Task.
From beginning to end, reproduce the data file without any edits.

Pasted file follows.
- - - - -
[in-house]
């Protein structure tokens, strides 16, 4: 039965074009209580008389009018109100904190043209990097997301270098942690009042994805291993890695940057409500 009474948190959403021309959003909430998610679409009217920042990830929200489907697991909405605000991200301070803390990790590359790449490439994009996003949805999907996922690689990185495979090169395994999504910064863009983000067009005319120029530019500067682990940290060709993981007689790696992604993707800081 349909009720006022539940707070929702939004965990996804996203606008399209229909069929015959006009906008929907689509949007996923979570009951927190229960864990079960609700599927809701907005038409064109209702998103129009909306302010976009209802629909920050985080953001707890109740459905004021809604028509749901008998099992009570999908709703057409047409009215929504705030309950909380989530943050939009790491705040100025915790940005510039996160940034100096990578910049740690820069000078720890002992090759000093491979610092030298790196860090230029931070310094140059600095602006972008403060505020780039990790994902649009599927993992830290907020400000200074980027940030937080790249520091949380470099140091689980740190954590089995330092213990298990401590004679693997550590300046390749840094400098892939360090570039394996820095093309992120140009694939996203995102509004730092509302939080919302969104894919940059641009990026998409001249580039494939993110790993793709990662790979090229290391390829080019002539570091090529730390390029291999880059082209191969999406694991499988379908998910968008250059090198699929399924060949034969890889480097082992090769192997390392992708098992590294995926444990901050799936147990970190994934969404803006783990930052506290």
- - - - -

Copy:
[in-house]
């Protein structure tokens, strides 16, 4: 039965074009209580008389009018109100904190043209990097997301270098942690009042994805291993890695940057409500 009474948190959403021309959003909430998610679409009217920042990830929200489907697991909405605000991200301070803390990790590359790449490439994009996003949805999907996922690689990185495979090169395994999504910064863009983000067009005319120029530019500067682990940290060709993981007689790696992604993707800081 349909009720006022539940707070929702939004965990996804996203606008399209229909069929015959006009906008929907689509949007996923979570009951927190229960864990079960609700599927809701907005038409064109209702998103129009909306302010976009209802629909920050985080953001707890109740459905004021809604028509749901008998099992009570999908709703057409047409009215929504705030309950909380989530943050939009790491705040100025915790940005510039996160940034100096990578910049740690820069000078720890002992090759000093491979610092030298790196860090230029931070310094140059600095602006972008403060505020780039990790994902649009599927993992830290907020400000200074980027940030937080790249520091949380470099140091689980740190954590089995330092213990298990401590004679693997550590300046390749840094400098892939360090570039394996820095093309992120140009694939996203995102509004730092509302939080919302969104894919940059641009990026998409001249580039494939993110790993793709990662790979090229290391390829080019002539570091090529730390390029291999880059082209191969999406694991499988379908998910968008250059090198699929399924060949034969890889480097082992090769192997390392992708098992590294995926444990901050799936147990970190994934969404803006783990930052506290």